Pennsylvania is doing better than some comparable states such as New York (ranks 49th) but worse than others like Ohio (ranks 17th).

Pennsylvania ranks in the bottom 20 states in 10 of the 13 categories. The only categories in which it ranks in the top 30 are rural and urban fatality rates and capital and bridge disbursements per mile. It is fair to say the state is not the highest performer in our study. The state used an innovative public private partnership—the Rapid Bridge Replacement Project—to improve its bridges. Unfortunately, they still rank 46th and need further attention. The state also could reduce its 32nd place ranking in congestion by building variably priced managed toll lanes in Philadelphia and Pittsburgh, an area in which the state lags behind its peer states.

Pennsylvania is one of eight states with more than 3% of their rural Interstate system pavement in poor condition. The other seven are Alaska, Colorado, California, Washington, West Virginia, Louisiana, and Michigan.

Pennsylvania is one of nine states that reported more than 10% of their bridges are structurally deficient. The others are West Virginia, Iowa, Rhode Island, South Dakota, Louisiana, Maine, North Dakota, and Michigan.  

Pennsylvania is one of 25 states that have urban fatality rates of 1.0 per 100 million vehicle-miles traveled or higher. The other 24 states are New Mexico, Florida, Arizona, Tennessee, Louisiana, Mississippi, Wyoming, Delaware, Missouri, Alaska, Kentucky, Hawaii, Alabama, Georgia, Colorado, Oklahoma, Texas, Oregon, Nevada, South Dakota, South Carolina, Michigan, Kansas, and Illinois.

Pennsylvania is one of 24 states that have other fatality rates of 1.5 per 100 million vehicle-miles traveled or higher. The other 23 are West Virginia, Mississippi, Kentucky, Louisiana, South Carolina, Montana, Oklahoma, Oregon, Texas, Kansas, Tennessee, North Carolina, California, South Dakota, New Mexico, Washington, Georgia, Maine, Michigan, Missouri, Virginia, Illinois, and Ohio.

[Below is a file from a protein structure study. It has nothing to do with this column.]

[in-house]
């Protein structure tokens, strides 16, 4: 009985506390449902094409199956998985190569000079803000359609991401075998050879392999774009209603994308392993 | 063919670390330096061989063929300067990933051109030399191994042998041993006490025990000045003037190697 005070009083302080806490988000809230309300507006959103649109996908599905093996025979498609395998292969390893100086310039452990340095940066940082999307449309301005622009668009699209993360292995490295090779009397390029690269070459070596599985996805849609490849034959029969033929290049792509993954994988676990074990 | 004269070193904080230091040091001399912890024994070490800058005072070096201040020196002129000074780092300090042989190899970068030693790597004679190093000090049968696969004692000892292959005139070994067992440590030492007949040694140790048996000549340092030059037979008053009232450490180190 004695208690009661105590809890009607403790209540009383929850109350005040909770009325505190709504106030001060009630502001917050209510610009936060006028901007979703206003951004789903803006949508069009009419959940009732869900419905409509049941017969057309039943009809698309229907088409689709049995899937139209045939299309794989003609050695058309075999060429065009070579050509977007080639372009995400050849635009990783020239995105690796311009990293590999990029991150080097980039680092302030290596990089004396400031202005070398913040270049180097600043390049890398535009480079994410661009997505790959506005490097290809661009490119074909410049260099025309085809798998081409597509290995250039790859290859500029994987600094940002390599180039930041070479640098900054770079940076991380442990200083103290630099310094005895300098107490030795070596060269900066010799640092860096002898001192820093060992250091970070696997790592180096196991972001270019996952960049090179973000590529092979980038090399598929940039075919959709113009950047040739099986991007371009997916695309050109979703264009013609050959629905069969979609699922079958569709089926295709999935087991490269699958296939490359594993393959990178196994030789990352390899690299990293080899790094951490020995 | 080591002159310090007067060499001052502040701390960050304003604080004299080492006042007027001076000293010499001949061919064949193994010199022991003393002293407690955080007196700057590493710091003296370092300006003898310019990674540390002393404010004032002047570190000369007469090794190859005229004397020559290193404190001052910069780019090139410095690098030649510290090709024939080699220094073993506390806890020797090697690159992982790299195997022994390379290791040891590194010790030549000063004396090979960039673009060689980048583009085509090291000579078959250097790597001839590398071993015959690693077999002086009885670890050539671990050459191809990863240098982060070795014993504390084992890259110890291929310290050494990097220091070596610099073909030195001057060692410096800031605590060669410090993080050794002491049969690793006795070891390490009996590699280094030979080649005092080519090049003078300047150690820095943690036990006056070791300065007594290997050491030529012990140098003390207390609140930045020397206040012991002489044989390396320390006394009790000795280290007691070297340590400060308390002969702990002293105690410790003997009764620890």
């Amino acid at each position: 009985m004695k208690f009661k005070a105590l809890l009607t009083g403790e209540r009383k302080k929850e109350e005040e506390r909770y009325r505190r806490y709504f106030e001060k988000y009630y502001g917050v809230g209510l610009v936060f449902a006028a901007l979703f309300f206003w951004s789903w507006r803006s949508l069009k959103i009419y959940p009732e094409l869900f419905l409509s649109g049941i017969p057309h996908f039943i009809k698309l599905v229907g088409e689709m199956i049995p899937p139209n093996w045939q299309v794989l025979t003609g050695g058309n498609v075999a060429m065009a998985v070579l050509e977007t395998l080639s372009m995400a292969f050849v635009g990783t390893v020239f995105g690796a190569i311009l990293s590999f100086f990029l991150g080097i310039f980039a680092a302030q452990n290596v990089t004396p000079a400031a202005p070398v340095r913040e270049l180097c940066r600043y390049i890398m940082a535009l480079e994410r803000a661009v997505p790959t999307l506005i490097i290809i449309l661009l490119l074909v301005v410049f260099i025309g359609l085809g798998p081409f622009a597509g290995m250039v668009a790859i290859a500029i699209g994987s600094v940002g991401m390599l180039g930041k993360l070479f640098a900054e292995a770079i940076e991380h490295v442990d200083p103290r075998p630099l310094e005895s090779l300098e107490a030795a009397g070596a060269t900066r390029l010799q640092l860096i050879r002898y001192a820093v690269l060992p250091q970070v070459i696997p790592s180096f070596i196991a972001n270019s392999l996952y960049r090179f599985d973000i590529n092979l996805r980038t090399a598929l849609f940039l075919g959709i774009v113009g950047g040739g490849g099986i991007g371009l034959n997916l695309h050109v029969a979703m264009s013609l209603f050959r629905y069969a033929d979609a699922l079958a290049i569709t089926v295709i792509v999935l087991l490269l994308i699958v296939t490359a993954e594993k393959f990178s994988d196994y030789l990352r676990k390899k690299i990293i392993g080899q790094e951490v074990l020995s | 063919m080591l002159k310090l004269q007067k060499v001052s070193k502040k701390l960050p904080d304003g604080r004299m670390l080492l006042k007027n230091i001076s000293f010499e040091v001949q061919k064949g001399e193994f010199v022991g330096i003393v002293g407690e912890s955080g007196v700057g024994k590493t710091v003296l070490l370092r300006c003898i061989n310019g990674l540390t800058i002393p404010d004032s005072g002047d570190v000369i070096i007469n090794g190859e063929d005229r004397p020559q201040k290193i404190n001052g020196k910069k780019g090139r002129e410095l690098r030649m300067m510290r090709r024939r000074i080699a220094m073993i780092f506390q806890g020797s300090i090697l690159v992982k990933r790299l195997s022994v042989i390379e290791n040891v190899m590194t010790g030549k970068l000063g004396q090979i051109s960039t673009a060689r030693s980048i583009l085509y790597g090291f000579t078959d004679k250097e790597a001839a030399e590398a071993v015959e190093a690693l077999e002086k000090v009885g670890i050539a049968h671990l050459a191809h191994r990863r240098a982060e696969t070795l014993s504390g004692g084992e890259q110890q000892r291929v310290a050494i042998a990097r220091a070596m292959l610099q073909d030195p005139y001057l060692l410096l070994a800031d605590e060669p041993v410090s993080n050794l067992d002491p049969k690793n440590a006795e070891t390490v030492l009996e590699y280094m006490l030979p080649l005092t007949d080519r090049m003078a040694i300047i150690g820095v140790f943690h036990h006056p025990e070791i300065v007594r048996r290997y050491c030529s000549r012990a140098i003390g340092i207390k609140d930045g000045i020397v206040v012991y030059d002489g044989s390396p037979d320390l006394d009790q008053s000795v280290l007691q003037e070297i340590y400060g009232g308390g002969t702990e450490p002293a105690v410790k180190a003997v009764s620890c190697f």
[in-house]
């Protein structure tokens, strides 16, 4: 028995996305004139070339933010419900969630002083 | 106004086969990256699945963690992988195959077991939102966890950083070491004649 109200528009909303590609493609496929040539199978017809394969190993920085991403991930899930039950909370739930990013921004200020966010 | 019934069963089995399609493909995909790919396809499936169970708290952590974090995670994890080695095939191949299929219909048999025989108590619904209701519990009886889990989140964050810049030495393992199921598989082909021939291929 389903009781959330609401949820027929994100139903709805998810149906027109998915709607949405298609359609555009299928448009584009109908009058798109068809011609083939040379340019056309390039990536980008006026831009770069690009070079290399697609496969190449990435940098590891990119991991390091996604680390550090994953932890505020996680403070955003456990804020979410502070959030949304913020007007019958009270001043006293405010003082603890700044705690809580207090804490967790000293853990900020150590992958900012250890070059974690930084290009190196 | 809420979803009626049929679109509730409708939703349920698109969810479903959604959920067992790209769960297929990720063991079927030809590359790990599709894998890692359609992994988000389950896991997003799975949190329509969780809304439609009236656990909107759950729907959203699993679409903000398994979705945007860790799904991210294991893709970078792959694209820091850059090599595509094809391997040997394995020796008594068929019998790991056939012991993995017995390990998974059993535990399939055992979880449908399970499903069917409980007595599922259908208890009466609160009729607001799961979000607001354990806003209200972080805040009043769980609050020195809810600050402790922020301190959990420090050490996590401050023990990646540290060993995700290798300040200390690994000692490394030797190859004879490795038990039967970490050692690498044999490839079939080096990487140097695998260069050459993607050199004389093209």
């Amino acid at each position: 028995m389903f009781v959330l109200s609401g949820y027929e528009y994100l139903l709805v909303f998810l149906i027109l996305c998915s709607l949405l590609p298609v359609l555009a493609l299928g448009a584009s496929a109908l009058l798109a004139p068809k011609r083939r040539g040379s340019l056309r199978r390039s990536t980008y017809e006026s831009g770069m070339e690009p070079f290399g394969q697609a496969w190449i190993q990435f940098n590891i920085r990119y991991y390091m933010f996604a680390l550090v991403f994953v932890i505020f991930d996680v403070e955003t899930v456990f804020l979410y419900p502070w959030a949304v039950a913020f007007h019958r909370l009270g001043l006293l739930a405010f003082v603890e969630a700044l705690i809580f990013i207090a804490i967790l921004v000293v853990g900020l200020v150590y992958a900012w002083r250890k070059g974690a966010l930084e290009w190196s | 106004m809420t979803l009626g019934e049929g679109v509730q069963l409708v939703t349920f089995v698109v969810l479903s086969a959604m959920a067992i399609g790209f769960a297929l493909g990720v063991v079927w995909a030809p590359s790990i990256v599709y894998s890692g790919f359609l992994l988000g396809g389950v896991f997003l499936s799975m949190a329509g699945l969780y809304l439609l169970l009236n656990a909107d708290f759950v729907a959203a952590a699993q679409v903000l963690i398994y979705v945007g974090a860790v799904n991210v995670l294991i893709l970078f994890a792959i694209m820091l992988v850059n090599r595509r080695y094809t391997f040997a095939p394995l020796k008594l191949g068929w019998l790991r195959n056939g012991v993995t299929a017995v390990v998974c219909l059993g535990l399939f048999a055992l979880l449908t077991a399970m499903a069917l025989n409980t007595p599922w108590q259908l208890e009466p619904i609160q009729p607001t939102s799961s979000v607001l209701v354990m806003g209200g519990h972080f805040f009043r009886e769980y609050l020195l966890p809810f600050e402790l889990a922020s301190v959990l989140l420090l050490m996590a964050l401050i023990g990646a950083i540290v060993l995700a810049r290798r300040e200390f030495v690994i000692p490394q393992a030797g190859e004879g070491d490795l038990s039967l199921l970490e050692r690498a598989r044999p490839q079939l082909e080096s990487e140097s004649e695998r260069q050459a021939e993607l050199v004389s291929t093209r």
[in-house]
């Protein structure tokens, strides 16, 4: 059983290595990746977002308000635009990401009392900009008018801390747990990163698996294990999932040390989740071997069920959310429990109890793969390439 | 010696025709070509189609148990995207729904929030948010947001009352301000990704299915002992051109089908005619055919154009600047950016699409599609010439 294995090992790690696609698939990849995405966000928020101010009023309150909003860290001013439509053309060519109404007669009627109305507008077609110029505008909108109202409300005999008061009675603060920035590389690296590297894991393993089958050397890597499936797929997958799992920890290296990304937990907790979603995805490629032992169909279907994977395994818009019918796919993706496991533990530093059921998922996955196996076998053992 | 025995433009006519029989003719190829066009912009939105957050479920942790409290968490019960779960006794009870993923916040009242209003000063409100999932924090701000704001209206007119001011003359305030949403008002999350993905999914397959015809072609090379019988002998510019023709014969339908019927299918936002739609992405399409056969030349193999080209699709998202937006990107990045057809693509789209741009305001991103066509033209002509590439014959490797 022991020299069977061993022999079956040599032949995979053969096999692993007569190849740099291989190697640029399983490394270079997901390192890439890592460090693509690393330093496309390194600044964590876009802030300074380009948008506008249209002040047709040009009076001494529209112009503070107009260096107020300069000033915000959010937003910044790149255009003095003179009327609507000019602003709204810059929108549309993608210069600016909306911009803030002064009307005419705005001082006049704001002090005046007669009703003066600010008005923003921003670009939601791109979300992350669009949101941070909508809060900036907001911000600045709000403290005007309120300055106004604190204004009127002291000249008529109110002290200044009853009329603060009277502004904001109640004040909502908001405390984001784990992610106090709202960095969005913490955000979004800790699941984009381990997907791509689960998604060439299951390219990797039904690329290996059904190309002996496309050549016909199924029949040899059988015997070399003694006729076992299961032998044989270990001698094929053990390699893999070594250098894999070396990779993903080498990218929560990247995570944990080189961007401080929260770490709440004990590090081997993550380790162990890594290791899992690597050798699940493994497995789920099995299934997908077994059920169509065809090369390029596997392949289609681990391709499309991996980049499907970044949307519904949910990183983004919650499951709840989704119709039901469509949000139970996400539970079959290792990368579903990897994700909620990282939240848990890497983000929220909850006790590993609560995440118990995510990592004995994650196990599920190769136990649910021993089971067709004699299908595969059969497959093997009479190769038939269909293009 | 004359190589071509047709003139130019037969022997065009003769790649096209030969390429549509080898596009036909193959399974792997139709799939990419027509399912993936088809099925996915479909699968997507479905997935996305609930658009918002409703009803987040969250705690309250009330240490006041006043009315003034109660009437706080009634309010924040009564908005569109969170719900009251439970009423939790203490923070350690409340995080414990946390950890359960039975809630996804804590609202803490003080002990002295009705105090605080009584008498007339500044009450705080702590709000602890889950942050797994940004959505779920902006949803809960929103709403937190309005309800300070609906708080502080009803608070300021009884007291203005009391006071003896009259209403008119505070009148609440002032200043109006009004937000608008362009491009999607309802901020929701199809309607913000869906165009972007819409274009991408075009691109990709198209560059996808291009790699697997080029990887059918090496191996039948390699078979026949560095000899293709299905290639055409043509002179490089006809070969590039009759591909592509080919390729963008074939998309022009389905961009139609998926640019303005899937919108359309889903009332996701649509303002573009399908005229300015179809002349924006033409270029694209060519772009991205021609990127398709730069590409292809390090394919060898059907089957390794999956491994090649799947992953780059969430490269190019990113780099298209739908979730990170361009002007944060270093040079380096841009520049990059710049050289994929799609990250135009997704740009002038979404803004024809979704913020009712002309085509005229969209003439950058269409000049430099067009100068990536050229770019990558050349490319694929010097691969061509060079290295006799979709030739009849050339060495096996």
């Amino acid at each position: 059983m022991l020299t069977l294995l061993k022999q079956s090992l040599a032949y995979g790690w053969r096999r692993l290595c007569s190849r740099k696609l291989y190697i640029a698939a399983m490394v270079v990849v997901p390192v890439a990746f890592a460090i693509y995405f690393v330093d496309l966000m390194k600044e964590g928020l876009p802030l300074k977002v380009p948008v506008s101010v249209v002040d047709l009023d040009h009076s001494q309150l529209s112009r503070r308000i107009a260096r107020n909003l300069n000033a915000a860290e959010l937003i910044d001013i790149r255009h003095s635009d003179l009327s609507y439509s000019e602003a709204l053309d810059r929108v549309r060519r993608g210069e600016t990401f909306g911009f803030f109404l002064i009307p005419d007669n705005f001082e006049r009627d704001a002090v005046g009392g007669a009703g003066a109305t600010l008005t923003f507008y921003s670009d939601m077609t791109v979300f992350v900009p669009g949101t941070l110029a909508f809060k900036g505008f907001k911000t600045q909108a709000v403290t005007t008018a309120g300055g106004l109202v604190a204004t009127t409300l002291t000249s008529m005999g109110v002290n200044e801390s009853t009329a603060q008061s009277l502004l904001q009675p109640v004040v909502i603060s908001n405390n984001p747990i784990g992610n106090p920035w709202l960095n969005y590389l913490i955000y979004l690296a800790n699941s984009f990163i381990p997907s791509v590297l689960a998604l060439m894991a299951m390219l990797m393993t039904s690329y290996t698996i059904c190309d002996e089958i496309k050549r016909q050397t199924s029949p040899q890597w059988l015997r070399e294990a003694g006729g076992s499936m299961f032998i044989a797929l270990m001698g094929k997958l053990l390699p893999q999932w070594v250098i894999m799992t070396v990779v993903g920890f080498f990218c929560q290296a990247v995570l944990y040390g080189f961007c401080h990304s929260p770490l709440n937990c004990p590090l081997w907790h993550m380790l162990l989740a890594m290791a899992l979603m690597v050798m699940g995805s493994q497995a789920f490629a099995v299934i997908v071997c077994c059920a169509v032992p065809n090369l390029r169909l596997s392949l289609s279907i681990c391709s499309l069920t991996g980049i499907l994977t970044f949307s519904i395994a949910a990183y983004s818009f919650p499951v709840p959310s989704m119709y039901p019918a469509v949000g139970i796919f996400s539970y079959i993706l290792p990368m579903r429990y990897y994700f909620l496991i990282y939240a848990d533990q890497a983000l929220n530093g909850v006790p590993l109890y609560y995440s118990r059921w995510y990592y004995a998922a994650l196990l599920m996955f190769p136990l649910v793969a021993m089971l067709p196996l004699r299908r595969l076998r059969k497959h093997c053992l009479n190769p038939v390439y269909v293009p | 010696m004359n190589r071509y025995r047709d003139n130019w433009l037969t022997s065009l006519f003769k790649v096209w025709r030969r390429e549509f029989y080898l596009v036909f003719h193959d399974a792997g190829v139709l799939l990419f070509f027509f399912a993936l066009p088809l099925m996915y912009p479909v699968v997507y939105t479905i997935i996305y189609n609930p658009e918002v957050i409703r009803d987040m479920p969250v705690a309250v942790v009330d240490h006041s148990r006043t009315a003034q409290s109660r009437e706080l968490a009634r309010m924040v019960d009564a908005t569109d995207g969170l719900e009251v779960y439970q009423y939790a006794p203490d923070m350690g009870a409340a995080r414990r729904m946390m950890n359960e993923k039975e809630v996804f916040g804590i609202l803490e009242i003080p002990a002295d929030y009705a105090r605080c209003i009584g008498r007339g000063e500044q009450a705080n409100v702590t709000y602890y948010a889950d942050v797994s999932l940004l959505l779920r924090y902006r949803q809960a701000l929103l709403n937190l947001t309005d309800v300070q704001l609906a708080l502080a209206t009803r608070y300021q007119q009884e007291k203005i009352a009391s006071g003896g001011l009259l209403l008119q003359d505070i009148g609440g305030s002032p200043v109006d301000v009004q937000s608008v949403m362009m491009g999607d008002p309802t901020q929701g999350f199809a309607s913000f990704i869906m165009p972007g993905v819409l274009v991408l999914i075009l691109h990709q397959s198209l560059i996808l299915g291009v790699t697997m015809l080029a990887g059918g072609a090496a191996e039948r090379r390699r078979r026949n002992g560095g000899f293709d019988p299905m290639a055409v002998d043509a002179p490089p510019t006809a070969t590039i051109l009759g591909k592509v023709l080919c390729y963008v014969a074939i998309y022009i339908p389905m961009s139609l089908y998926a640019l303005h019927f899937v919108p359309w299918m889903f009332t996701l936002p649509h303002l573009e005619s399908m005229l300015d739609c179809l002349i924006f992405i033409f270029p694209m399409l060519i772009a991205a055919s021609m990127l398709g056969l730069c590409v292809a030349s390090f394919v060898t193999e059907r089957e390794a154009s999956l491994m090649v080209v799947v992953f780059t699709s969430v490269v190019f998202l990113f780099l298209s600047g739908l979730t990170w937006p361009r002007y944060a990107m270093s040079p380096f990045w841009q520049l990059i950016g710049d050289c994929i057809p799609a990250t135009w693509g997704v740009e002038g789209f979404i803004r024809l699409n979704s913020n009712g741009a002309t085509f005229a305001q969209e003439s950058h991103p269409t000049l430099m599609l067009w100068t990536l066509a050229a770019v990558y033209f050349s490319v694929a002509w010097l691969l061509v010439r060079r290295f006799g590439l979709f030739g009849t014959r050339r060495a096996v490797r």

*2021 data
The Annual Highway Report is based on spending and performance data submitted by state highway agencies to the federal government and urban congestion data from the Texas A&M Transportation Institute for 2020 as well as bridge condition data from the Better Roads inventory for 2021. For more details on the calculation of each of the 13 performance measures used in the report, as well as the overall performance measure, please refer to the appendix in the main report. The report’s dataset includes Interstate, federal, and state roads, but not county or local roads. All rankings are based on performance measures that are ratios rather than absolute values: the financial measures are disbursements per mile, the fatality rate is fatalities per 100 million vehicle-miles of travel, the urban congestion measure is the annual delay per auto commuter, and the others are percentages. For example, the state ranking 1st in structurally deficient bridges has the smallest percentage of structurally deficient bridges, not the smallest number of structurally deficient bridges.